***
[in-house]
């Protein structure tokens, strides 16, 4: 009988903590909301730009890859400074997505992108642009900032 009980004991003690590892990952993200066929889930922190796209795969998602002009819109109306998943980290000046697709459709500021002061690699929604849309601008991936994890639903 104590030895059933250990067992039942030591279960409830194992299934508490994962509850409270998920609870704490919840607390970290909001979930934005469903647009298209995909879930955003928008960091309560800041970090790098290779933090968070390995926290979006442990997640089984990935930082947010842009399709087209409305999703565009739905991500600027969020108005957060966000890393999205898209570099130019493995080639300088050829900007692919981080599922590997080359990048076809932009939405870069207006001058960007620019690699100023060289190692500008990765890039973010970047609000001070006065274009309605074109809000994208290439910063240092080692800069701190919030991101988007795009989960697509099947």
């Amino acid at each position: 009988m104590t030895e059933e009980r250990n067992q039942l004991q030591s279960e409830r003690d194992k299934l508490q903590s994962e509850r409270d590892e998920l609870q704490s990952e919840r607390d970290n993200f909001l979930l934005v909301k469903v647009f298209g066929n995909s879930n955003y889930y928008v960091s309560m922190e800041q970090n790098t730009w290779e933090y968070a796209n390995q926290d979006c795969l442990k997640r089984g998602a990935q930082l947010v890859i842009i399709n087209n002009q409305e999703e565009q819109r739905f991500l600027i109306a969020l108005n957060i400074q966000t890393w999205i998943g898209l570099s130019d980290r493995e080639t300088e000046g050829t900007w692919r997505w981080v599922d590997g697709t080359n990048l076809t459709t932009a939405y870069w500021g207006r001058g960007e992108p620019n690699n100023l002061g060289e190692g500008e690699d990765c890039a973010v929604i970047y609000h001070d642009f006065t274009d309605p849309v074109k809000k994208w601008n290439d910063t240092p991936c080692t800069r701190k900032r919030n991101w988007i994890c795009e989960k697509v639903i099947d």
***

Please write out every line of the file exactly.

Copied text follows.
[in-house]
């Protein structure tokens, strides 16, 4: 009988903590909301730009890859400074997505992108642009900032 009980004991003690590892990952993200066929889930922190796209795969998602002009819109109306998943980290000046697709459709500021002061690699929604849309601008991936994890639903 104590030895059933250990067992039942030591279960409830194992299934508490994962509850409270998920609870704490919840607390970290909001979930934005469903647009298209995909879930955003928008960091309560800041970090790098290779933090968070390995926290979006442990997640089984990935930082947010842009399709087209409305999703565009739905991500600027969020108005957060966000890393999205898209570099130019493995080639300088050829900007692919981080599922590997080359990048076809932009939405870069207006001058960007620019690699100023060289190692500008990765890039973010970047609000001070006065274009309605074109809000994208290439910063240092080692800069701190919030991101988007795009989960697509099947």
């Amino acid at each position: 009988m104590t030895e059933e009980r250990n067992q039942l004991q030591s279960e409830r003690d194992k299934l508490q903590s994962e509850r409270d590892e998920l609870q704490s990952e919840r607390d970290n993200f909001l979930l934005v909301k469903v647009f298209g066929n995909s879930n955003y889930y928008v960091s309560m922190e800041q970090n790098t730009w290779e933090y968070a796209n390995q926290d979006c795969l442990k997640r089984g998602a990935q930082l947010v890859i842009i399709n087209n002009q409305e999703e565009q819109r739905f991500l600027i109306a969020l108005n957060i400074q966000t890393w999205i998943g898209l570099s130019d980290r493995e080639t300088e000046g050829t900007w692919r997505w981080v599922d590997g697709t080359n990048l076809t459709t932009a939405y870069w500021g207006r001058g960007e992108p620019n690699n100023l002061g060289e190692g500008e690699d990765c890039a973010v929604i970047y609000h001070d642009f006065t274009d309605p849309v074109k809000k994208w601008n290439d910063t240092p991936c080692t800069r701190k900032r919030n991101w988007i994890c795009e989960k697509v639903i099947d």